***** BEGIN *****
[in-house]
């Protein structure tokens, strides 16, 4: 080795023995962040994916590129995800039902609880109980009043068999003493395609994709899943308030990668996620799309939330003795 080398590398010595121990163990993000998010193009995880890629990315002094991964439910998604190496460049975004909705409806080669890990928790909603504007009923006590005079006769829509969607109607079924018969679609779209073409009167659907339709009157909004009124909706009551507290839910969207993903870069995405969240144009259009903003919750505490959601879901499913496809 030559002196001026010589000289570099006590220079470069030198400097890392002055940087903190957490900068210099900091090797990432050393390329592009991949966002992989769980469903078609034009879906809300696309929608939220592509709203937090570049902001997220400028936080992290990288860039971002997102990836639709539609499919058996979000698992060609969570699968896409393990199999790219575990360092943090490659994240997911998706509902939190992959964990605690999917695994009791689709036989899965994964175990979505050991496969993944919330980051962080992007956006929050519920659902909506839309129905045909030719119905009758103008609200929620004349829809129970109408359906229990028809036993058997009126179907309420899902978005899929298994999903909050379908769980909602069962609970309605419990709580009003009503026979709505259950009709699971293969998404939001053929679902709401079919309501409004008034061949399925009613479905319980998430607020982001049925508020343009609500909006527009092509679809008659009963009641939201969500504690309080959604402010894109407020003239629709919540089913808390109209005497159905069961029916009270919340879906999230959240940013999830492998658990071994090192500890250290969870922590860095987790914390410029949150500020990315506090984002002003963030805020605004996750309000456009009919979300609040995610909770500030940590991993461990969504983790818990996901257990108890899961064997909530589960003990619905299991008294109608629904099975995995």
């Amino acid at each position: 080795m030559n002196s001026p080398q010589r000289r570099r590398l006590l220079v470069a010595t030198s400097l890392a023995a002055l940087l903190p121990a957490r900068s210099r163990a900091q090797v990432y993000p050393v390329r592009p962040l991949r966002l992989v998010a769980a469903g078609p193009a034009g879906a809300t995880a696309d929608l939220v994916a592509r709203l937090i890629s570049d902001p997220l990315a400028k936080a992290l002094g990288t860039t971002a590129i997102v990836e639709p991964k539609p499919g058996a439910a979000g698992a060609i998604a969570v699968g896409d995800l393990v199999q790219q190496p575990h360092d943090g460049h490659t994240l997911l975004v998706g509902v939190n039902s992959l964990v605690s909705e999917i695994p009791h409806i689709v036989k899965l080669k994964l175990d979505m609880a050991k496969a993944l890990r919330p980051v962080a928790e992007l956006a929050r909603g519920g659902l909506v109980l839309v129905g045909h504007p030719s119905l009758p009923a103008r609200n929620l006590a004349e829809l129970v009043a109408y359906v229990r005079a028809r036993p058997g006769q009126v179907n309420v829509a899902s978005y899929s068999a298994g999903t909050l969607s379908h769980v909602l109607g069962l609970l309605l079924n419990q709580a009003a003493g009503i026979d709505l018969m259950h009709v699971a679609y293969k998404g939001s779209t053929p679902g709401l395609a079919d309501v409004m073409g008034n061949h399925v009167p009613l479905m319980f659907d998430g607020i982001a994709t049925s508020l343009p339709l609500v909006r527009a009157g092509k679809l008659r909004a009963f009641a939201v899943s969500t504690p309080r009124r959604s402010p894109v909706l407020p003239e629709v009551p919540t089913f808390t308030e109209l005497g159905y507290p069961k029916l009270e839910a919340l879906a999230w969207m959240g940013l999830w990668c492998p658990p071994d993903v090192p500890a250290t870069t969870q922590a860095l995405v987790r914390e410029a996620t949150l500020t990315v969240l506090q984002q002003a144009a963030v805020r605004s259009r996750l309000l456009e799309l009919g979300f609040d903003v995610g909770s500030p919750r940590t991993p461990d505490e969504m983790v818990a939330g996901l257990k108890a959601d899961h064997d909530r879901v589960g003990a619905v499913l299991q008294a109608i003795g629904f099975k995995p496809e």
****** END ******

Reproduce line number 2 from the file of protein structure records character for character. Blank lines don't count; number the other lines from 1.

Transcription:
């Protein structure tokens, strides 16, 4: 080795023995962040994916590129995800039902609880109980009043068999003493395609994709899943308030990668996620799309939330003795 080398590398010595121990163990993000998010193009995880890629990315002094991964439910998604190496460049975004909705409806080669890990928790909603504007009923006590005079006769829509969607109607079924018969679609779209073409009167659907339709009157909004009124909706009551507290839910969207993903870069995405969240144009259009903003919750505490959601879901499913496809 030559002196001026010589000289570099006590220079470069030198400097890392002055940087903190957490900068210099900091090797990432050393390329592009991949966002992989769980469903078609034009879906809300696309929608939220592509709203937090570049902001997220400028936080992290990288860039971002997102990836639709539609499919058996979000698992060609969570699968896409393990199999790219575990360092943090490659994240997911998706509902939190992959964990605690999917695994009791689709036989899965994964175990979505050991496969993944919330980051962080992007956006929050519920659902909506839309129905045909030719119905009758103008609200929620004349829809129970109408359906229990028809036993058997009126179907309420899902978005899929298994999903909050379908769980909602069962609970309605419990709580009003009503026979709505259950009709699971293969998404939001053929679902709401079919309501409004008034061949399925009613479905319980998430607020982001049925508020343009609500909006527009092509679809008659009963009641939201969500504690309080959604402010894109407020003239629709919540089913808390109209005497159905069961029916009270919340879906999230959240940013999830492998658990071994090192500890250290969870922590860095987790914390410029949150500020990315506090984002002003963030805020605004996750309000456009009919979300609040995610909770500030940590991993461990969504983790818990996901257990108890899961064997909530589960003990619905299991008294109608629904099975995995």